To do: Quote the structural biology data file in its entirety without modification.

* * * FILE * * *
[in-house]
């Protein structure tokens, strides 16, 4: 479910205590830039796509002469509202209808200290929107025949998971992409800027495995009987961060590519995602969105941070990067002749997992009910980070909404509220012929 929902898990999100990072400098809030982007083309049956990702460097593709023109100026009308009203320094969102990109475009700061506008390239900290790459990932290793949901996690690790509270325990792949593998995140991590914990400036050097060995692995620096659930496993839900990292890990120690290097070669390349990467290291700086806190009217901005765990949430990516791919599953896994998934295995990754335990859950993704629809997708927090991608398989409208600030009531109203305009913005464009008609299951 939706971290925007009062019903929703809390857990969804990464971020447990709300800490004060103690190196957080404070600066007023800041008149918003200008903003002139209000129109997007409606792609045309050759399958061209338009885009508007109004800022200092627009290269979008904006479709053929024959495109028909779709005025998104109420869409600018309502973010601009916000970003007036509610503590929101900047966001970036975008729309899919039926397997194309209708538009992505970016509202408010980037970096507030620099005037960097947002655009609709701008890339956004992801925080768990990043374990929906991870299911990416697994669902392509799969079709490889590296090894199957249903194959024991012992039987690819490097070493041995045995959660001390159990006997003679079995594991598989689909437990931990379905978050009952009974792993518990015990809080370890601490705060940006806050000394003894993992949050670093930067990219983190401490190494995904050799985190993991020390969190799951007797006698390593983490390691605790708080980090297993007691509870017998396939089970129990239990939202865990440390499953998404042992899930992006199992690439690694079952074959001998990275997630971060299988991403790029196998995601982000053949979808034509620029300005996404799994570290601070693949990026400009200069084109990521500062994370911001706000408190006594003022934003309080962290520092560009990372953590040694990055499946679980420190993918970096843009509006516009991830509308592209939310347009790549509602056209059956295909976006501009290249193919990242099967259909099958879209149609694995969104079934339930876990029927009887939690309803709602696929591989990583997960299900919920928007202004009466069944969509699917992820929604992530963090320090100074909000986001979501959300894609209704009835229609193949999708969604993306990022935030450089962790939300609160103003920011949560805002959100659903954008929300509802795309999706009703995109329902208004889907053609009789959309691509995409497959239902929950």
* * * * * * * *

[in-house]
């Protein structure tokens, strides 16, 4: 479910205590830039796509002469509202209808200290929107025949998971992409800027495995009987961060590519995602969105941070990067002749997992009910980070909404509220012929 929902898990999100990072400098809030982007083309049956990702460097593709023109100026009308009203320094969102990109475009700061506008390239900290790459990932290793949901996690690790509270325990792949593998995140991590914990400036050097060995692995620096659930496993839900990292890990120690290097070669390349990467290291700086806190009217901005765990949430990516791919599953896994998934295995990754335990859950993704629809997708927090991608398989409208600030009531109203305009913005464009008609299951 939706971290925007009062019903929703809390857990969804990464971020447990709300800490004060103690190196957080404070600066007023800041008149918003200008903003002139209000129109997007409606792609045309050759399958061209338009885009508007109004800022200092627009290269979008904006479709053929024959495109028909779709005025998104109420869409600018309502973010601009916000970003007036509610503590929101900047966001970036975008729309899919039926397997194309209708538009992505970016509202408010980037970096507030620099005037960097947002655009609709701008890339956004992801925080768990990043374990929906991870299911990416697994669902392509799969079709490889590296090894199957249903194959024991012992039987690819490097070493041995045995959660001390159990006997003679079995594991598989689909437990931990379905978050009952009974792993518990015990809080370890601490705060940006806050000394003894993992949050670093930067990219983190401490190494995904050799985190993991020390969190799951007797006698390593983490390691605790708080980090297993007691509870017998396939089970129990239990939202865990440390499953998404042992899930992006199992690439690694079952074959001998990275997630971060299988991403790029196998995601982000053949979808034509620029300005996404799994570290601070693949990026400009200069084109990521500062994370911001706000408190006594003022934003309080962290520092560009990372953590040694990055499946679980420190993918970096843009509006516009991830509308592209939310347009790549509602056209059956295909976006501009290249193919990242099967259909099958879209149609694995969104079934339930876990029927009887939690309803709602696929591989990583997960299900919920928007202004009466069944969509699917992820929604992530963090320090100074909000986001979501959300894609209704009835229609193949999708969604993306990022935030450089962790939300609160103003920011949560805002959100659903954008929300509802795309999706009703995109329902208004889907053609009789959309691509995409497959239902929950």